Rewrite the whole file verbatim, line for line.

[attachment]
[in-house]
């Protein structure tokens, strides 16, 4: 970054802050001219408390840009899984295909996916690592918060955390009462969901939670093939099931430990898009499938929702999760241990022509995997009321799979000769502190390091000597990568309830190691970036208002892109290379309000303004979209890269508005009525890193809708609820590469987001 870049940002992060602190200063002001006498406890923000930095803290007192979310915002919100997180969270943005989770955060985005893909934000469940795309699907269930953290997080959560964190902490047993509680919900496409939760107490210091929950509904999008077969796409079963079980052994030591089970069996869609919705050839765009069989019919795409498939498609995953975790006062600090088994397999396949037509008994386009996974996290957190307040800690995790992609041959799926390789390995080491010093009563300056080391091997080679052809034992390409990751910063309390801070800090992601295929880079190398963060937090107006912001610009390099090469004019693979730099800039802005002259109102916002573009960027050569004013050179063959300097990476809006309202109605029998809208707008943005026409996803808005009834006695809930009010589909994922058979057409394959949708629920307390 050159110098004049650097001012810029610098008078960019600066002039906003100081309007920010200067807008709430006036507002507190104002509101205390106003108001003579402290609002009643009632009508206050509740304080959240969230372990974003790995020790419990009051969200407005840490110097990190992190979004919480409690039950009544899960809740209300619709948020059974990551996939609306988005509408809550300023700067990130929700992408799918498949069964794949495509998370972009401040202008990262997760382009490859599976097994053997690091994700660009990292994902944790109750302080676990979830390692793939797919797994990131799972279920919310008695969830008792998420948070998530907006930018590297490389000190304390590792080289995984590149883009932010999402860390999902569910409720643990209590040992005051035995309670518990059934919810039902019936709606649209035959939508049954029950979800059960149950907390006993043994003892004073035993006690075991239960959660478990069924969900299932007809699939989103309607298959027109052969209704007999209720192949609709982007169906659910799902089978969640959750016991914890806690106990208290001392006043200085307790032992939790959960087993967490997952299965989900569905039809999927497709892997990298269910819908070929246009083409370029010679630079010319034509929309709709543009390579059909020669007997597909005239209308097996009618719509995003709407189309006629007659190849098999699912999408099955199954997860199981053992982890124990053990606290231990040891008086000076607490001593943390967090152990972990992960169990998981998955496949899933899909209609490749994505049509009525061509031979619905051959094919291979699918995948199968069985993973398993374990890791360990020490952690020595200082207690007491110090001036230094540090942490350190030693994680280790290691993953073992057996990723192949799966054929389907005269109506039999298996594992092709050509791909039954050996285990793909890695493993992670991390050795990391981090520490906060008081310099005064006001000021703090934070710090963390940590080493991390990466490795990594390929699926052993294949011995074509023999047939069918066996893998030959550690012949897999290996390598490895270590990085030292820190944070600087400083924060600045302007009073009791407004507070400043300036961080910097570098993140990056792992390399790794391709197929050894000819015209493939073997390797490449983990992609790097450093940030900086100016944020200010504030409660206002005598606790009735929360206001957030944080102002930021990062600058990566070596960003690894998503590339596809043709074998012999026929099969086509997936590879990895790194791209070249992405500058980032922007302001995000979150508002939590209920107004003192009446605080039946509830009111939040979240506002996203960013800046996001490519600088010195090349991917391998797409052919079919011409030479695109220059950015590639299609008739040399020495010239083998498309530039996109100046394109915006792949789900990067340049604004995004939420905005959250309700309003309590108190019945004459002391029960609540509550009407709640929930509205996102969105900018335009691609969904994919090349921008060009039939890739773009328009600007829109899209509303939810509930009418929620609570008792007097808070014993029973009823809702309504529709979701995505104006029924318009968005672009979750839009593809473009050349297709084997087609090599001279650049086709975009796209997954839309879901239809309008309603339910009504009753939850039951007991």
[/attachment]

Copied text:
[in-house]
């Protein structure tokens, strides 16, 4: 970054802050001219408390840009899984295909996916690592918060955390009462969901939670093939099931430990898009499938929702999760241990022509995997009321799979000769502190390091000597990568309830190691970036208002892109290379309000303004979209890269508005009525890193809708609820590469987001 870049940002992060602190200063002001006498406890923000930095803290007192979310915002919100997180969270943005989770955060985005893909934000469940795309699907269930953290997080959560964190902490047993509680919900496409939760107490210091929950509904999008077969796409079963079980052994030591089970069996869609919705050839765009069989019919795409498939498609995953975790006062600090088994397999396949037509008994386009996974996290957190307040800690995790992609041959799926390789390995080491010093009563300056080391091997080679052809034992390409990751910063309390801070800090992601295929880079190398963060937090107006912001610009390099090469004019693979730099800039802005002259109102916002573009960027050569004013050179063959300097990476809006309202109605029998809208707008943005026409996803808005009834006695809930009010589909994922058979057409394959949708629920307390 050159110098004049650097001012810029610098008078960019600066002039906003100081309007920010200067807008709430006036507002507190104002509101205390106003108001003579402290609002009643009632009508206050509740304080959240969230372990974003790995020790419990009051969200407005840490110097990190992190979004919480409690039950009544899960809740209300619709948020059974990551996939609306988005509408809550300023700067990130929700992408799918498949069964794949495509998370972009401040202008990262997760382009490859599976097994053997690091994700660009990292994902944790109750302080676990979830390692793939797919797994990131799972279920919310008695969830008792998420948070998530907006930018590297490389000190304390590792080289995984590149883009932010999402860390999902569910409720643990209590040992005051035995309670518990059934919810039902019936709606649209035959939508049954029950979800059960149950907390006993043994003892004073035993006690075991239960959660478990069924969900299932007809699939989103309607298959027109052969209704007999209720192949609709982007169906659910799902089978969640959750016991914890806690106990208290001392006043200085307790032992939790959960087993967490997952299965989900569905039809999927497709892997990298269910819908070929246009083409370029010679630079010319034509929309709709543009390579059909020669007997597909005239209308097996009618719509995003709407189309006629007659190849098999699912999408099955199954997860199981053992982890124990053990606290231990040891008086000076607490001593943390967090152990972990992960169990998981998955496949899933899909209609490749994505049509009525061509031979619905051959094919291979699918995948199968069985993973398993374990890791360990020490952690020595200082207690007491110090001036230094540090942490350190030693994680280790290691993953073992057996990723192949799966054929389907005269109506039999298996594992092709050509791909039954050996285990793909890695493993992670991390050795990391981090520490906060008081310099005064006001000021703090934070710090963390940590080493991390990466490795990594390929699926052993294949011995074509023999047939069918066996893998030959550690012949897999290996390598490895270590990085030292820190944070600087400083924060600045302007009073009791407004507070400043300036961080910097570098993140990056792992390399790794391709197929050894000819015209493939073997390797490449983990992609790097450093940030900086100016944020200010504030409660206002005598606790009735929360206001957030944080102002930021990062600058990566070596960003690894998503590339596809043709074998012999026929099969086509997936590879990895790194791209070249992405500058980032922007302001995000979150508002939590209920107004003192009446605080039946509830009111939040979240506002996203960013800046996001490519600088010195090349991917391998797409052919079919011409030479695109220059950015590639299609008739040399020495010239083998498309530039996109100046394109915006792949789900990067340049604004995004939420905005959250309700309003309590108190019945004459002391029960609540509550009407709640929930509205996102969105900018335009691609969904994919090349921008060009039939890739773009328009600007829109899209509303939810509930009418929620609570008792007097808070014993029973009823809702309504529709979701995505104006029924318009968005672009979750839009593809473009050349297709084997087609090599001279650049086709975009796209997954839309879901239809309008309603339910009504009753939850039951007991």